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Tax Fairness Coalition Praises Abbvie’s Decision Not To Pursue A Corporate Inversion

Cites savings to taxpayers, calls for legislators to take bold steps to slow inversions

WASHINGTON – Frank Clemente, executive director of Americans for Tax Fairness, issued the following statement today about the decision by AbbVie Inc. not to purchase Shire Plc., based in Ireland. The Shire transaction would have allowed AbbVie to undergo a “corporate inversion,” changing its corporate address to the tiny island of Jersey, a tax haven.

“AbbVie’s decision is a big win for American taxpayers, who would have been forced to pick up the tab for this obvious tax dodge. And it is further evidence that the Obama administration’s new rules will help slow some corporate inversions. But Congress needs to act by passing comprehensive legislation. Americans are deeply angry about these corporate defections, and those who stand up for reform have much to gain.”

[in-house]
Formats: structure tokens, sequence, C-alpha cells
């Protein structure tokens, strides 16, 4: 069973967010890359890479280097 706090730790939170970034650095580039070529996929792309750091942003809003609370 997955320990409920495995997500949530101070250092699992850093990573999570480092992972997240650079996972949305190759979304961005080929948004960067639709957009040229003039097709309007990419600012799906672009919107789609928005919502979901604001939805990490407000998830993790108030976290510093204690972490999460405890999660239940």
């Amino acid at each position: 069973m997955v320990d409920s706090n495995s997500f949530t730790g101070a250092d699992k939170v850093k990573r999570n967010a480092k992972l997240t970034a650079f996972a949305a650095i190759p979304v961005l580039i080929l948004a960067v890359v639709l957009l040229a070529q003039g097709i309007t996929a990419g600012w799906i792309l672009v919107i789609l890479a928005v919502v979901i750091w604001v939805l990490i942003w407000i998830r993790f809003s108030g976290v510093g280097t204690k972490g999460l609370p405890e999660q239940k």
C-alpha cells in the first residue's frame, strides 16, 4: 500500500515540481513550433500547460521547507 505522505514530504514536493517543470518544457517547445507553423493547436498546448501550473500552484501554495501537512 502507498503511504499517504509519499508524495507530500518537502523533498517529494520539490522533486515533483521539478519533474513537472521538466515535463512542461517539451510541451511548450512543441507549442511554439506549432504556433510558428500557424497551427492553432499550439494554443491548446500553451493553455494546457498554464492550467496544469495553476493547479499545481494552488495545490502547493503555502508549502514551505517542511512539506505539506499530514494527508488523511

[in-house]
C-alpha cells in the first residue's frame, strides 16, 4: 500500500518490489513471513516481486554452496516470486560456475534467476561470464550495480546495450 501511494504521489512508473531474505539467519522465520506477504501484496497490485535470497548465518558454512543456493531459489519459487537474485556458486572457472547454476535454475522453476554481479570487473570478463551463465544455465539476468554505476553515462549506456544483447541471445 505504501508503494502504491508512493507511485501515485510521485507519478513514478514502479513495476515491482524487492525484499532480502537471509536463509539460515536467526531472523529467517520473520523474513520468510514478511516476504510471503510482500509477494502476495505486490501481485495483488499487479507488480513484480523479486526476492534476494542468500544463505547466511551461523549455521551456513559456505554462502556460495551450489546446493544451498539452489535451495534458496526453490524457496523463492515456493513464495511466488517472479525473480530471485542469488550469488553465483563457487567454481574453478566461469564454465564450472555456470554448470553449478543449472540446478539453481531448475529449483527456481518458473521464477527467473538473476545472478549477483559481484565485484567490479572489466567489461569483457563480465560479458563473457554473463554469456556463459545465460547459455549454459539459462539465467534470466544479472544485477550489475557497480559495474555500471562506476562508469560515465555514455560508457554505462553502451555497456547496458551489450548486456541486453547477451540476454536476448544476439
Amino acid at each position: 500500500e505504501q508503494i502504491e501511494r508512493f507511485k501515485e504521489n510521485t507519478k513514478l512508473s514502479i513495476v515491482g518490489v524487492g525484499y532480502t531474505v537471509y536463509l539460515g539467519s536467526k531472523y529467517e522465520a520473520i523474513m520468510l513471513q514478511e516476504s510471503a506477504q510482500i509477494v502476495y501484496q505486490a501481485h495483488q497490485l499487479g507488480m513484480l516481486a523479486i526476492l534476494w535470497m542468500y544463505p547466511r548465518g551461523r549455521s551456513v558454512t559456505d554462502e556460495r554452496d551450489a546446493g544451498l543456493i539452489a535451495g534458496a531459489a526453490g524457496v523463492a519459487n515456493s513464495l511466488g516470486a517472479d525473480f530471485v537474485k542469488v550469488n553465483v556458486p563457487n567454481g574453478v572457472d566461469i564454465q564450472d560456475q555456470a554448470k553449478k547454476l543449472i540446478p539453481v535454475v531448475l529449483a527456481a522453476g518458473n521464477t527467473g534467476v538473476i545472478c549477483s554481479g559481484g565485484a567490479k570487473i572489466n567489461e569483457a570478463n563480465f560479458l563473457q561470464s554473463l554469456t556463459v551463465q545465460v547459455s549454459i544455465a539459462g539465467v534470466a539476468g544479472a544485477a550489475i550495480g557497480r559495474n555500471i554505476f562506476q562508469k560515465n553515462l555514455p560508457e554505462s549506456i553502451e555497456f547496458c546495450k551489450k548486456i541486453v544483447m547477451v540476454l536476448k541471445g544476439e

“At the end of 2013, AbbVie had $21 billion in profits offshore on which it had not yet paid U.S. income taxes. It is likely that AbbVie would have avoided paying billions of dollars of U.S. taxes on this offshore income if it had gone through with a corporate inversion. That’s real money that can be used to do real things here in America to make our country stronger.

“Taxpayers have President Obama to thank because his Administration closed several tax loopholes that made inversions very attractive. The Treasury Department and IRS recently issued a notice that effectively prevents companies from using an inversion to avoid paying taxes on the profits they have booked offshore – and not paid U.S. taxes on.

 

Americans for Tax Fairness is a diverse coalition of 425 national and state organizations that collectively represent tens of millions of members. The organization was formed on the belief that the country needs comprehensive, progressive tax reform that results in greater revenue to meet our growing needs. ATF is playing a central role in Washington and in the states on federal tax-reform issues.